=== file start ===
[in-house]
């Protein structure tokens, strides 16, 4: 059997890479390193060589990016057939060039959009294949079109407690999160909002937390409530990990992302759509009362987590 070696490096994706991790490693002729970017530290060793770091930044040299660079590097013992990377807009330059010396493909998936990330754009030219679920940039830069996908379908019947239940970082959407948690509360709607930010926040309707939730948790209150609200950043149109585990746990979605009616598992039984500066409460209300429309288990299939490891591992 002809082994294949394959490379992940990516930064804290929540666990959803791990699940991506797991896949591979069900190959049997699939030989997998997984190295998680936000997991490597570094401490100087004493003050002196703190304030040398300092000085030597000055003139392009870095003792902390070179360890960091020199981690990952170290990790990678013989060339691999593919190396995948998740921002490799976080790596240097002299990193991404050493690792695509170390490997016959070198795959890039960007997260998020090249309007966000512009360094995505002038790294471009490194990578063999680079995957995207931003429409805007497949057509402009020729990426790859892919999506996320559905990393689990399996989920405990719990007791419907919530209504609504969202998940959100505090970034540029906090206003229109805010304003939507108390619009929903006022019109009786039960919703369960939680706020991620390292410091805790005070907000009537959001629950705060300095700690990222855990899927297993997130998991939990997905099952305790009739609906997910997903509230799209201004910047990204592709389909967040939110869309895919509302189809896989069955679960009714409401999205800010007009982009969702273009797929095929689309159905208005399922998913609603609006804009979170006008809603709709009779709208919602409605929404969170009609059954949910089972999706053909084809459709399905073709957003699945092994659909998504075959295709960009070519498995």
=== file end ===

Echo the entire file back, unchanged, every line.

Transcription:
[in-house]
């Protein structure tokens, strides 16, 4: 059997890479390193060589990016057939060039959009294949079109407690999160909002937390409530990990992302759509009362987590 070696490096994706991790490693002729970017530290060793770091930044040299660079590097013992990377807009330059010396493909998936990330754009030219679920940039830069996908379908019947239940970082959407948690509360709607930010926040309707939730948790209150609200950043149109585990746990979605009616598992039984500066409460209300429309288990299939490891591992 002809082994294949394959490379992940990516930064804290929540666990959803791990699940991506797991896949591979069900190959049997699939030989997998997984190295998680936000997991490597570094401490100087004493003050002196703190304030040398300092000085030597000055003139392009870095003792902390070179360890960091020199981690990952170290990790990678013989060339691999593919190396995948998740921002490799976080790596240097002299990193991404050493690792695509170390490997016959070198795959890039960007997260998020090249309007966000512009360094995505002038790294471009490194990578063999680079995957995207931003429409805007497949057509402009020729990426790859892919999506996320559905990393689990399996989920405990719990007791419907919530209504609504969202998940959100505090970034540029906090206003229109805010304003939507108390619009929903006022019109009786039960919703369960939680706020991620390292410091805790005070907000009537959001629950705060300095700690990222855990899927297993997130998991939990997905099952305790009739609906997910997903509230799209201004910047990204592709389909967040939110869309895919509302189809896989069955679960009714409401999205800010007009982009969702273009797929095929689309159905208005399922998913609603609006804009979170006008809603709709009779709208919602409605929404969170009609059954949910089972999706053909084809459709399905073709957003699945092994659909998504075959295709960009070519498995």